Andorra, Costa Rica, Northern Ireland, and the tiny island of Sark didn’t need the Pope’s endorsement to pass marriage equality — they all legalized same-sex marriage earlier this year. Montenegro voted to legalize same-sex civil partnerships in July. Nevada became the first American state to protect marriage equality in its constitution. Conservative Switzerland started teasing LGBTQ couples with the promise of equal marriage rights this year, too. Proper legislation is bound to pass shortly: Over 80 percent of the country’s residents are just as ready to move on from this antiquated conversation as the rest of us.
LGBTQ representation in politics
The world saw a record-breaking number of queer leaders win public office in 2020, favoring a future where LGBTQ rights get the consideration they deserve. Marie Cau became the first transgender mayor elected in France. Belgium chose Petra de Sutter as the country’s new Deputy Prime Minister, making her the highest-ranking transgender politician in the EU. In the US, November’s election results moved queer Americans to dance in the streets. Over 220 LGBTQ candidates won positions of power, including Sarah McBride, the first transgender person elected to a state Senate, and Ritchie Torres, the first gay Afro-Latino man elected to Congress.
Most importantly, Joe Biden, the first president-elect in history to name the transgender community in a victory speech, is on track to become the most LGBTQ-friendly POTUS in history. Unlike Trump, who moved to ban transgender people from serving in the military, Biden already appointed a trans veteran, Shawn Skelly, to his Defense Department transition team. The president-elect also plans to prioritize enacting the Equality Act once he takes office, guaranteeing LGBTQ protections under civil rights laws. After years of setbacks under the Trump administration, Biden’s victory is a victory for all LGBTQ Americans.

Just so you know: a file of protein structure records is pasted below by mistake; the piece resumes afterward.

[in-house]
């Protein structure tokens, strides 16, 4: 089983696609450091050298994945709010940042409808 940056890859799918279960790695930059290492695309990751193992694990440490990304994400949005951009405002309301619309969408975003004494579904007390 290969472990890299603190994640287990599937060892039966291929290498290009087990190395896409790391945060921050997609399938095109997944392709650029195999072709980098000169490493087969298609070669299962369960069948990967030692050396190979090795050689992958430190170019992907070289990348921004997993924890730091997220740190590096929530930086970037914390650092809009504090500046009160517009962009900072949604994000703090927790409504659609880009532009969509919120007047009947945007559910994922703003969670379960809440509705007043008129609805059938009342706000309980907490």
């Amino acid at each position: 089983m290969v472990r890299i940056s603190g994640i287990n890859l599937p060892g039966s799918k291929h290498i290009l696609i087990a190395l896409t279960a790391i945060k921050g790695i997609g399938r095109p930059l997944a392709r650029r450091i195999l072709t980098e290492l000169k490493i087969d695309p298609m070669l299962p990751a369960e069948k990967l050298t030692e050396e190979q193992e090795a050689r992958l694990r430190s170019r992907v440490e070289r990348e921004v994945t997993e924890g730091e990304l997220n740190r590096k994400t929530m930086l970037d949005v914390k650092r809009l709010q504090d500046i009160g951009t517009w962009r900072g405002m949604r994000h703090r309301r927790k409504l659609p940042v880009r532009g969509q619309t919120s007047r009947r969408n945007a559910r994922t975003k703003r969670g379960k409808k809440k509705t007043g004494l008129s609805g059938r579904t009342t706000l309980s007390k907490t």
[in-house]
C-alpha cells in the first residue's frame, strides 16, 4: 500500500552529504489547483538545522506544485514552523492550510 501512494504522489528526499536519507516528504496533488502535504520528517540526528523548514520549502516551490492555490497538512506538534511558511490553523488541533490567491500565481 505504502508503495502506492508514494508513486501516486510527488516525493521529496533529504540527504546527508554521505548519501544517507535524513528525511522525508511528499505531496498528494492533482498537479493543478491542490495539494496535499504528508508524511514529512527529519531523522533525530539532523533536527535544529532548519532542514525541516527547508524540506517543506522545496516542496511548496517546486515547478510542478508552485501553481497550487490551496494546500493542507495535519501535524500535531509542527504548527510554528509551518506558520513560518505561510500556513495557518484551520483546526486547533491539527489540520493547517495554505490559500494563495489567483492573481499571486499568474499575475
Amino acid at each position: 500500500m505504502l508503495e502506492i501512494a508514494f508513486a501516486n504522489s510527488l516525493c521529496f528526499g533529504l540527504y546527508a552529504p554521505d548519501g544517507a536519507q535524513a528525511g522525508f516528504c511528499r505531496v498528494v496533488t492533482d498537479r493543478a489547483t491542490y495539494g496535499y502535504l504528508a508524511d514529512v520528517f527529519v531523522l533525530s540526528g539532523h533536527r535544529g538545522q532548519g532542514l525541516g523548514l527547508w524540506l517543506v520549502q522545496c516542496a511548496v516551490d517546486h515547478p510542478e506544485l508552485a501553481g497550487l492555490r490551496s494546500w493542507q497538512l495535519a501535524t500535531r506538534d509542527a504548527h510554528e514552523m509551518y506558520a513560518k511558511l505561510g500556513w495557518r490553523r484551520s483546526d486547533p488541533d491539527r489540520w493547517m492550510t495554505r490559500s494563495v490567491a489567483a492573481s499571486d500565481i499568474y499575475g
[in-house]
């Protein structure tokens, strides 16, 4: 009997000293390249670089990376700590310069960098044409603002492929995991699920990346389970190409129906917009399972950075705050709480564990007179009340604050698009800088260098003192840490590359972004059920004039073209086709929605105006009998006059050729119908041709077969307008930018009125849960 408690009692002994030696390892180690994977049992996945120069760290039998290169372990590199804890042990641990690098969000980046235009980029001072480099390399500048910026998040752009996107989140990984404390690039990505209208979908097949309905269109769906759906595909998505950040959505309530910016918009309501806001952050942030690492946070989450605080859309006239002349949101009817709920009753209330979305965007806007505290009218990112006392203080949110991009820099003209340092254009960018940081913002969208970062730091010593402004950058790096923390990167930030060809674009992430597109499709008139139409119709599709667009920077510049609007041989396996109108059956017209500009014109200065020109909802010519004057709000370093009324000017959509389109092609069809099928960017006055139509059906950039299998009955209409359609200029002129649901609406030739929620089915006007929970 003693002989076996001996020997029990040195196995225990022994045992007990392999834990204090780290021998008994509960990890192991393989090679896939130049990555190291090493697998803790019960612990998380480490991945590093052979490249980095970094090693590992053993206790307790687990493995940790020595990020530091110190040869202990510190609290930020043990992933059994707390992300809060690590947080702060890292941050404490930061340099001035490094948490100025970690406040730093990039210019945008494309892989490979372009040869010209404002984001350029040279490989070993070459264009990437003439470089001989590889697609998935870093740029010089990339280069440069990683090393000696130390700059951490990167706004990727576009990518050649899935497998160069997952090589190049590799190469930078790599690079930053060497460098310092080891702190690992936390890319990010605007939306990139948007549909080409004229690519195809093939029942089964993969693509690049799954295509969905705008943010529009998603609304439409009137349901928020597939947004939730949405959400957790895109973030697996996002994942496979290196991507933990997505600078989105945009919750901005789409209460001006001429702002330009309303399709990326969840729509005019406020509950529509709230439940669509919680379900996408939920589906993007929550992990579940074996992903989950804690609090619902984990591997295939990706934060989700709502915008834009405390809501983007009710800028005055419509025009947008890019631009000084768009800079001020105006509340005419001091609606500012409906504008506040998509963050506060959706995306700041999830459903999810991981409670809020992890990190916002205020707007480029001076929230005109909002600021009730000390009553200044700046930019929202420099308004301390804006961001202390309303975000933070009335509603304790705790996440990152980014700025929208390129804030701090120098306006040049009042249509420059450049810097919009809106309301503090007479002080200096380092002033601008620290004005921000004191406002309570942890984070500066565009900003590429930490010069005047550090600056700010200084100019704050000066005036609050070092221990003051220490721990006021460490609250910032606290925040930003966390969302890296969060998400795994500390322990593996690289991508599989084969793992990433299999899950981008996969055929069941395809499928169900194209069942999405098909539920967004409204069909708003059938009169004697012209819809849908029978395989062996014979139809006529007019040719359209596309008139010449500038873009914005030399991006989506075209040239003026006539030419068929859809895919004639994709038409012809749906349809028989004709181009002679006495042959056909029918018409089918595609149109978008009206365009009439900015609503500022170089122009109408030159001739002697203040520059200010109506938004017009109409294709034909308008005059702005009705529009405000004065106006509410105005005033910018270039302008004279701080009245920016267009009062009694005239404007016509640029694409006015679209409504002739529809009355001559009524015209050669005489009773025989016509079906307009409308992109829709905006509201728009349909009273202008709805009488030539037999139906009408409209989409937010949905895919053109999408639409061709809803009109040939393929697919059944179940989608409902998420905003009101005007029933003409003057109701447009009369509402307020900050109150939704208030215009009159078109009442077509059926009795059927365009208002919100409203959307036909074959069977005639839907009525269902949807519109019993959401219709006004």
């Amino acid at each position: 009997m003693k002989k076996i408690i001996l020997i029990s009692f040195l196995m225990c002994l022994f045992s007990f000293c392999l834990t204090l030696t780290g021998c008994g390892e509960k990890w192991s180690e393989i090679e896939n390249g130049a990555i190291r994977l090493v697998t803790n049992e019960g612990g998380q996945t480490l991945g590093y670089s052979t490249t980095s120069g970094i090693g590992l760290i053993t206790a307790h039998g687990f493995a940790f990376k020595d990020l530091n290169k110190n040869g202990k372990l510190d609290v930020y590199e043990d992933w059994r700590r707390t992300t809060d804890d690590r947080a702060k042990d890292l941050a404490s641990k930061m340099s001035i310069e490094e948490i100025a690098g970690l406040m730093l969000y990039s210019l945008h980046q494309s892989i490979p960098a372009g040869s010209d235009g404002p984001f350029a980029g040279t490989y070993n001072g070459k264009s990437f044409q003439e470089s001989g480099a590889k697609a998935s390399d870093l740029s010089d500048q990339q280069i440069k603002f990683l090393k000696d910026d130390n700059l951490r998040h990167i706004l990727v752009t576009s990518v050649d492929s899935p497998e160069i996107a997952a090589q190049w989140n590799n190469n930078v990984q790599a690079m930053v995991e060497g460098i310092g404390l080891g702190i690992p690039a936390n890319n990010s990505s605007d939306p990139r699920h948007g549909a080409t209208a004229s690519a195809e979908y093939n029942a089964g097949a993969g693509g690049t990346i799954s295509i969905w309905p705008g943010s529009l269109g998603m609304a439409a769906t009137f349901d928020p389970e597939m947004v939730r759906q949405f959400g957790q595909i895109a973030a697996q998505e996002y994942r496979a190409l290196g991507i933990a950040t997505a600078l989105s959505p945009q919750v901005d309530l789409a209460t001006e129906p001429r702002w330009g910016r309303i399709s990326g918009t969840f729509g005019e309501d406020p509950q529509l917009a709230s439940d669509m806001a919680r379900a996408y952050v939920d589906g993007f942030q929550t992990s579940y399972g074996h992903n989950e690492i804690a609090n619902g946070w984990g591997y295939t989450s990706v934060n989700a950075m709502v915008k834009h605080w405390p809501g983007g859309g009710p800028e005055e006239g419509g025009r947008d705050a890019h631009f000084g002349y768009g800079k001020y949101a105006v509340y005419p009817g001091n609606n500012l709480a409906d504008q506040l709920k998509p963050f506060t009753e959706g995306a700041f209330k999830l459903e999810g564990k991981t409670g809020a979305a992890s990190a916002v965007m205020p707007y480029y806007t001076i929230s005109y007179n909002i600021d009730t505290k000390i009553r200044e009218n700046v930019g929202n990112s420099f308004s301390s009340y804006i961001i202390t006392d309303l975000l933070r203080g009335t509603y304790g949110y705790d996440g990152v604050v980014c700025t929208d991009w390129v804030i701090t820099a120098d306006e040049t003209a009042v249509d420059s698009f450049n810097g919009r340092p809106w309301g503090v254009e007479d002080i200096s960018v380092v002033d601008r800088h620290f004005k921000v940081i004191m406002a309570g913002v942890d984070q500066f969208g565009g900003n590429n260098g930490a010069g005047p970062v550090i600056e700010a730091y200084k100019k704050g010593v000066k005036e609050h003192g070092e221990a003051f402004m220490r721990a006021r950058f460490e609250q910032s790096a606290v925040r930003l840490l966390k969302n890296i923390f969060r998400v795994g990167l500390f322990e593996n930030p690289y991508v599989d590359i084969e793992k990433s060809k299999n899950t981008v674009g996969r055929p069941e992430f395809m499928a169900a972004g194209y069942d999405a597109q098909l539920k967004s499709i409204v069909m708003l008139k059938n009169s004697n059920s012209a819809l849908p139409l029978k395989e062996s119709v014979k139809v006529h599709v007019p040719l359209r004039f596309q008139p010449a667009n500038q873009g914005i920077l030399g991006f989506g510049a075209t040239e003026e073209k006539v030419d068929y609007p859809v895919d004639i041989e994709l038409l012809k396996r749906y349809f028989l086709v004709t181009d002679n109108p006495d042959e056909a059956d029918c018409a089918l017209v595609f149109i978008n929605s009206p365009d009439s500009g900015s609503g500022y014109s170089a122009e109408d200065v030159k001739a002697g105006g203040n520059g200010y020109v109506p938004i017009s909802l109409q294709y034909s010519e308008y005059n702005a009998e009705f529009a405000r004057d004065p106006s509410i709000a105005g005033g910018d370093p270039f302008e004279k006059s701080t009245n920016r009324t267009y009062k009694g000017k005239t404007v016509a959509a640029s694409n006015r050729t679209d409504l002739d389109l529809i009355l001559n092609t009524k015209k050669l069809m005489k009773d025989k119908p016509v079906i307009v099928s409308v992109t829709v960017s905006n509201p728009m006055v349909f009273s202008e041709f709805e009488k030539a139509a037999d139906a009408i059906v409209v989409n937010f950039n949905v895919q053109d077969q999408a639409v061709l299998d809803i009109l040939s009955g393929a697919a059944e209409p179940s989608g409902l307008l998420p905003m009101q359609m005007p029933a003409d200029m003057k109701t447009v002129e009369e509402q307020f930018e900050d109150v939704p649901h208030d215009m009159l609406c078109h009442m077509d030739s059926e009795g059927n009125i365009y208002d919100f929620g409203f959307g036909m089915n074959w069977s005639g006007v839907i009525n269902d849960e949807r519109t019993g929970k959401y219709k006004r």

The promise of protests
Not all triumphs came in the form of legislation this year. Some are the seeds of revolution planted by everyday citizens, watered with the hope that they’ll lead to political action.
In early August, thousands of protesters took to streets in Warsaw, Krakow, Lublin, and Wroclaw to fight for LGBTQ rights. Advocacy groups dubbed the demonstrations “Polish Stonewall,” comparing the uprising to the 1969 NYC protests that sparked a fire fueling a new wave in the modern LGBTQ rights movement.
Poland, which narrowly re-elected its dangerously anti-LGBTQ President Andrzej Duda in June, is ranked as the worst place to be gay or trans in the European Union, and an increase in hate-fueled violence forced many queer residents to flee in recent years. Those who remain continue to resist, led by groups like Stop Bzdurom, which translates to Stop Bullshit, and Campaign Against Homophobia (KPH).
On June 14, an estimated 15,000 people gathered in Brooklyn to march for Black trans lives. The protest, known as Brooklyn Liberation, demanded justice for Riah Milton and Dominique “Rem’mie” Fells, two Black trans women murdered over a 24-hour period earlier that week. Their deaths are part of an epidemic of violence faced by the transgender community.
At least 38 trans people were murdered in the United States this past year. More than half of them were Black. According to Transgender Europe, at least 350 trans people were murdered around the world.
Brooklyn Liberation, possibly the largest march for Black trans people in history, is an exclamation point on an important year for trans visibility. Juno star Elliot Page recently came out as transgender, Brazilian model Valentina Sampaio became the first trans woman to appear in Sports Illustrated, and Leonie Dorado garnered attention as Bolivia’s first trans news anchor. There’s no doubt all this media attention and public acceptance means sweeping change is on its way. After the year we endured, that’s a win worth celebrating.